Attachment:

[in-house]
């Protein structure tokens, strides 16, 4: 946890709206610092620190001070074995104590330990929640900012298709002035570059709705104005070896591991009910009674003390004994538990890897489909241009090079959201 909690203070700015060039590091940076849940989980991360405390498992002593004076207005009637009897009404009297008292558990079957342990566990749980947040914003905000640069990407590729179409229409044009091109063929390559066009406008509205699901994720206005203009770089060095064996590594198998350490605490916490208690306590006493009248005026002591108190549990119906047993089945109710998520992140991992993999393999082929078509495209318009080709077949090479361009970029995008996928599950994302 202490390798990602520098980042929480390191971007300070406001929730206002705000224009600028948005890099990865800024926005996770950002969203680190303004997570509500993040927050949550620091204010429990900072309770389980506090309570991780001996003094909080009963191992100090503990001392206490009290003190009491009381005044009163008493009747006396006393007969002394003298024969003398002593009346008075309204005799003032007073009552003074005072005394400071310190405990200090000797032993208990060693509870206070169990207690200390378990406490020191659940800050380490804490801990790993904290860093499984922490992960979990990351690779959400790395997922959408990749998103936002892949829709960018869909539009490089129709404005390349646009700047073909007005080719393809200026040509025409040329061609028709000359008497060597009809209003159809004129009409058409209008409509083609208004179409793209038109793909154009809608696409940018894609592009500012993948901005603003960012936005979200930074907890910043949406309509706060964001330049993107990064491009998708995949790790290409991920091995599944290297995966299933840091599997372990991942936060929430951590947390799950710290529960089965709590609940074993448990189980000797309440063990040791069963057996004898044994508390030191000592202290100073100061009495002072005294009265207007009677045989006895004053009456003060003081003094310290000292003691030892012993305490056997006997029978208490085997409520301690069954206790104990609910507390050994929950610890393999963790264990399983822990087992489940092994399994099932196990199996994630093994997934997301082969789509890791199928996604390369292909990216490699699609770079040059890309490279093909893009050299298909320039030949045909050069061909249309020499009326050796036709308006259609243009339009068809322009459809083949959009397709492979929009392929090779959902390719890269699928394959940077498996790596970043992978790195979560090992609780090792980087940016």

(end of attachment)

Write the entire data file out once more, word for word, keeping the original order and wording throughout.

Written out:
[in-house]
């Protein structure tokens, strides 16, 4: 946890709206610092620190001070074995104590330990929640900012298709002035570059709705104005070896591991009910009674003390004994538990890897489909241009090079959201 909690203070700015060039590091940076849940989980991360405390498992002593004076207005009637009897009404009297008292558990079957342990566990749980947040914003905000640069990407590729179409229409044009091109063929390559066009406008509205699901994720206005203009770089060095064996590594198998350490605490916490208690306590006493009248005026002591108190549990119906047993089945109710998520992140991992993999393999082929078509495209318009080709077949090479361009970029995008996928599950994302 202490390798990602520098980042929480390191971007300070406001929730206002705000224009600028948005890099990865800024926005996770950002969203680190303004997570509500993040927050949550620091204010429990900072309770389980506090309570991780001996003094909080009963191992100090503990001392206490009290003190009491009381005044009163008493009747006396006393007969002394003298024969003398002593009346008075309204005799003032007073009552003074005072005394400071310190405990200090000797032993208990060693509870206070169990207690200390378990406490020191659940800050380490804490801990790993904290860093499984922490992960979990990351690779959400790395997922959408990749998103936002892949829709960018869909539009490089129709404005390349646009700047073909007005080719393809200026040509025409040329061609028709000359008497060597009809209003159809004129009409058409209008409509083609208004179409793209038109793909154009809608696409940018894609592009500012993948901005603003960012936005979200930074907890910043949406309509706060964001330049993107990064491009998708995949790790290409991920091995599944290297995966299933840091599997372990991942936060929430951590947390799950710290529960089965709590609940074993448990189980000797309440063990040791069963057996004898044994508390030191000592202290100073100061009495002072005294009265207007009677045989006895004053009456003060003081003094310290000292003691030892012993305490056997006997029978208490085997409520301690069954206790104990609910507390050994929950610890393999963790264990399983822990087992489940092994399994099932196990199996994630093994997934997301082969789509890791199928996604390369292909990216490699699609770079040059890309490279093909893009050299298909320039030949045909050069061909249309020499009326050796036709308006259609243009339009068809322009459809083949959009397709492979929009392929090779959902390719890269699928394959940077498996790596970043992978790195979560090992609780090792980087940016």